Voices from the Field: Recharging Empathy via Self-Care

Connor Murphy
Publication Date: Mar 17, 2021

Voices from the Field: A Blog Series

Recharging Empathy via Self-Care

kara-cunningham-selfieWell before the coronavirus pandemic gripped the nation in 2020, Kara Cunningham was on the front line of a deadly crisis in her home state of Utah: the opioid epidemic. Carbon County, where Cunningham lives and works as a clinical director for Four Corners Behavioral Health in Price, Utah, is among the hardest hit nationwide by opioid overdose deaths, as well as emergency room visits due to overdose. 

Her clinic, part of the nonprofit community mental health agency serving Carbon, Grant, and Emery Counties, has been pushing through the pandemic to continue serving its clients. Cunningham and her staff of around 25 therapists and social workers have faced increasing amounts of mental health crises, hospital bed shortages, and fractured communication among the organizations and service providers counted as community partners. 

Meanwhile, the restrictive conditions caused by COVID-19 are affecting Four Corners’ most vulnerable clients the most. Many of those clients are court-referred – compelled to seek treatment as a result of criminal conviction.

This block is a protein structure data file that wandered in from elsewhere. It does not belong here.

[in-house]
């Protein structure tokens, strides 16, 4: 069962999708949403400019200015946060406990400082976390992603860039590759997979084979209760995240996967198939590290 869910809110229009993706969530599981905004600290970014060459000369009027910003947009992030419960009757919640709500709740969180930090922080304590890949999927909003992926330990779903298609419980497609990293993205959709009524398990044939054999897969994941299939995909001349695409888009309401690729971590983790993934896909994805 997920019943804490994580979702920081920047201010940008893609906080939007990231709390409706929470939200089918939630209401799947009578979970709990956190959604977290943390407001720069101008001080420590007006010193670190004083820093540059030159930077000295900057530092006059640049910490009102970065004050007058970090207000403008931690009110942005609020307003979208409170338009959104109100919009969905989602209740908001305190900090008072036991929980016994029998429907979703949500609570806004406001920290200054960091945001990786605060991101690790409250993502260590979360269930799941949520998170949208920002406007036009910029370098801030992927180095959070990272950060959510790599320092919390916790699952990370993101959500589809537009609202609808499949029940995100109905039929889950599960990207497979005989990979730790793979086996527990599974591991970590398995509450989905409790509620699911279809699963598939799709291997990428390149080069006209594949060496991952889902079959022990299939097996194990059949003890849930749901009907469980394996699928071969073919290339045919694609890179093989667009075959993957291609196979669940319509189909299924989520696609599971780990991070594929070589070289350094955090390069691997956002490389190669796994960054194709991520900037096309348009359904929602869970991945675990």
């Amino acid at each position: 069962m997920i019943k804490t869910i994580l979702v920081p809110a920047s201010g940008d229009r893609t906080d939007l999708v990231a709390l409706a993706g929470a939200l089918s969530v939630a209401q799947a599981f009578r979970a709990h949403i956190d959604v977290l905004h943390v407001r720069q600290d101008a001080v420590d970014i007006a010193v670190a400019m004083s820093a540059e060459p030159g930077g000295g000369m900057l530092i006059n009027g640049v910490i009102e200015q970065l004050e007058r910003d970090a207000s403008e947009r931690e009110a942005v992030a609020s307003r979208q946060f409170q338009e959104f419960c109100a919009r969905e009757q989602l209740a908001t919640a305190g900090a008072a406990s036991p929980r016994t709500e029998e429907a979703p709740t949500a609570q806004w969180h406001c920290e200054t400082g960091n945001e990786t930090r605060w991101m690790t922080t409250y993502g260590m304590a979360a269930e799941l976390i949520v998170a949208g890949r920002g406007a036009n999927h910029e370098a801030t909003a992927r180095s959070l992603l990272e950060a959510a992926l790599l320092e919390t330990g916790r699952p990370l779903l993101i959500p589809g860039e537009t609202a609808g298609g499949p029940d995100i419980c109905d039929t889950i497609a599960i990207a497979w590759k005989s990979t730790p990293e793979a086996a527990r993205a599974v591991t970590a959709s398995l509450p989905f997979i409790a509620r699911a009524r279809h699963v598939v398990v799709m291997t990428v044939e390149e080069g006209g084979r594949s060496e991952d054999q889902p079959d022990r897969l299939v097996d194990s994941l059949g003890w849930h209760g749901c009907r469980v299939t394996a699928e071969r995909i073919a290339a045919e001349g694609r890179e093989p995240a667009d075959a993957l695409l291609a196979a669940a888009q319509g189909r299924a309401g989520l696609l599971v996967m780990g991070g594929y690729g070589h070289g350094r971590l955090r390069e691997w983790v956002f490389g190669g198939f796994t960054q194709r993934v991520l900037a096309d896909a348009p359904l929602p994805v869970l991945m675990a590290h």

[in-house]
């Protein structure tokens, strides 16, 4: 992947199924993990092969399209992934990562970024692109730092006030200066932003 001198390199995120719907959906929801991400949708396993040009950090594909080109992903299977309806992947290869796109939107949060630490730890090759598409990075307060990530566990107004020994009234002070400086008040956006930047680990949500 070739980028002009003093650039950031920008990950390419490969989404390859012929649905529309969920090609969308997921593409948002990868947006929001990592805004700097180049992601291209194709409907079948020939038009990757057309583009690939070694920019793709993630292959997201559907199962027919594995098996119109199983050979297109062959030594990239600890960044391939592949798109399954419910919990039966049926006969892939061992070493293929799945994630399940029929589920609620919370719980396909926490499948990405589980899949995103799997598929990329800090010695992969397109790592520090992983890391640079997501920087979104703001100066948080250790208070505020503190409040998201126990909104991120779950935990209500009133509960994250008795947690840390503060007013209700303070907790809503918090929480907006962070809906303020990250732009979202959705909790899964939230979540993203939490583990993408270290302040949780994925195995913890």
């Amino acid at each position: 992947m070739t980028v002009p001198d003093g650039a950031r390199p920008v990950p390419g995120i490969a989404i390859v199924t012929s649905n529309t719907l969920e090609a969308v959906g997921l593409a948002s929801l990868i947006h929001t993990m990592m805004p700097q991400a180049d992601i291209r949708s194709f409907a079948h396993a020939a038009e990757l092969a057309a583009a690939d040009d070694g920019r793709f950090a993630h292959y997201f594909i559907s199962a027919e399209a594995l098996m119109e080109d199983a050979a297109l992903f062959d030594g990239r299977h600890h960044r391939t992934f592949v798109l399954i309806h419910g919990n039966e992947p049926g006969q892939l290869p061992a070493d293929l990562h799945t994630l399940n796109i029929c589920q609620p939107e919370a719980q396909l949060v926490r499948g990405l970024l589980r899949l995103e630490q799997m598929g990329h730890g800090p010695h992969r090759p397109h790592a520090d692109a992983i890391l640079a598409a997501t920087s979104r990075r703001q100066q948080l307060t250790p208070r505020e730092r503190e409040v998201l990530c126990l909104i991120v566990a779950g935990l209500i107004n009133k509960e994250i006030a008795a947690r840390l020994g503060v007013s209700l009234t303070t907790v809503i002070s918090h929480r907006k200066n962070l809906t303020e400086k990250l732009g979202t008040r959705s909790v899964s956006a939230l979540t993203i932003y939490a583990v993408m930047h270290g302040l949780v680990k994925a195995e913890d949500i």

“Mental illness is on the rise and substance abuse is on the rise,” said Cunningham of the area she serves. “People are in situations where they don’t know what to do with themselves. COVID would give anyone anxiety, but our clients don’t know how to compartmentalize everything that’s happening. 


“We’ve been trying our best to work together, as a community, to get through this.” 


As director for the staff in Price, Cunningham regularly addresses concerns from clients and employees alike and works to develop and maintain relationships across the community. Sheriff’s offices, city halls, hospitals, social services centers, and courts are a handful of the entities Cunningham counts as close partners. She remarked that she spends a lot of time on the phone and in meetings to help those community partners see how Four Corners Behavioral Health works as an agency, and to learn how others function in their services to Utahns. Starting as a therapist, Cunningham has been with Four Corners for 13 years.